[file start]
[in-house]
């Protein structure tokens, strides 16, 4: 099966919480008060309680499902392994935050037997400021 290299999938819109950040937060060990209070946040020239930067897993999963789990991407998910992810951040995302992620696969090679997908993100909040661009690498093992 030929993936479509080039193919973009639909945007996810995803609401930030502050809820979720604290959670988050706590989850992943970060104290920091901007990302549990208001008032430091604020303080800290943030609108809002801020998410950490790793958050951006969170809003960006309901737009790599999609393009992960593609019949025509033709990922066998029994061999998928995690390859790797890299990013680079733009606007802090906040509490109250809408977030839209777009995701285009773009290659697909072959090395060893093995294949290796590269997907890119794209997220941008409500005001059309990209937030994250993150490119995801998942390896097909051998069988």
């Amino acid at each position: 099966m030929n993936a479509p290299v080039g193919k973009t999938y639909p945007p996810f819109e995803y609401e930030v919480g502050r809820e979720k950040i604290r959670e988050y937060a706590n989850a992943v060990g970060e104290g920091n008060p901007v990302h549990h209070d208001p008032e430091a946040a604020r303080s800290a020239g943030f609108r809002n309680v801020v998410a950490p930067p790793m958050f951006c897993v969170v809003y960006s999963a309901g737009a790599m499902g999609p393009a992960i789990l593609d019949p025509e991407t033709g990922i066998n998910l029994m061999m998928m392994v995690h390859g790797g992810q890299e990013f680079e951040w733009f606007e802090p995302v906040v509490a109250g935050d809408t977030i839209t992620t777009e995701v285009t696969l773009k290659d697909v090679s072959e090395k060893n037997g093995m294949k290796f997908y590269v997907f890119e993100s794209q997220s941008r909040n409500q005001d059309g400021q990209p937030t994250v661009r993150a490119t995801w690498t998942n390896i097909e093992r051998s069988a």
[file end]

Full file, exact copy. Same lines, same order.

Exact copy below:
[in-house]
């Protein structure tokens, strides 16, 4: 099966919480008060309680499902392994935050037997400021 290299999938819109950040937060060990209070946040020239930067897993999963789990991407998910992810951040995302992620696969090679997908993100909040661009690498093992 030929993936479509080039193919973009639909945007996810995803609401930030502050809820979720604290959670988050706590989850992943970060104290920091901007990302549990208001008032430091604020303080800290943030609108809002801020998410950490790793958050951006969170809003960006309901737009790599999609393009992960593609019949025509033709990922066998029994061999998928995690390859790797890299990013680079733009606007802090906040509490109250809408977030839209777009995701285009773009290659697909072959090395060893093995294949290796590269997907890119794209997220941008409500005001059309990209937030994250993150490119995801998942390896097909051998069988």
């Amino acid at each position: 099966m030929n993936a479509p290299v080039g193919k973009t999938y639909p945007p996810f819109e995803y609401e930030v919480g502050r809820e979720k950040i604290r959670e988050y937060a706590n989850a992943v060990g970060e104290g920091n008060p901007v990302h549990h209070d208001p008032e430091a946040a604020r303080s800290a020239g943030f609108r809002n309680v801020v998410a950490p930067p790793m958050f951006c897993v969170v809003y960006s999963a309901g737009a790599m499902g999609p393009a992960i789990l593609d019949p025509e991407t033709g990922i066998n998910l029994m061999m998928m392994v995690h390859g790797g992810q890299e990013f680079e951040w733009f606007e802090p995302v906040v509490a109250g935050d809408t977030i839209t992620t777009e995701v285009t696969l773009k290659d697909v090679s072959e090395k060893n037997g093995m294949k290796f997908y590269v997907f890119e993100s794209q997220s941008r909040n409500q005001d059309g400021q990209p937030t994250v661009r993150a490119t995801w690498t998942n390896i097909e093992r051998s069988a």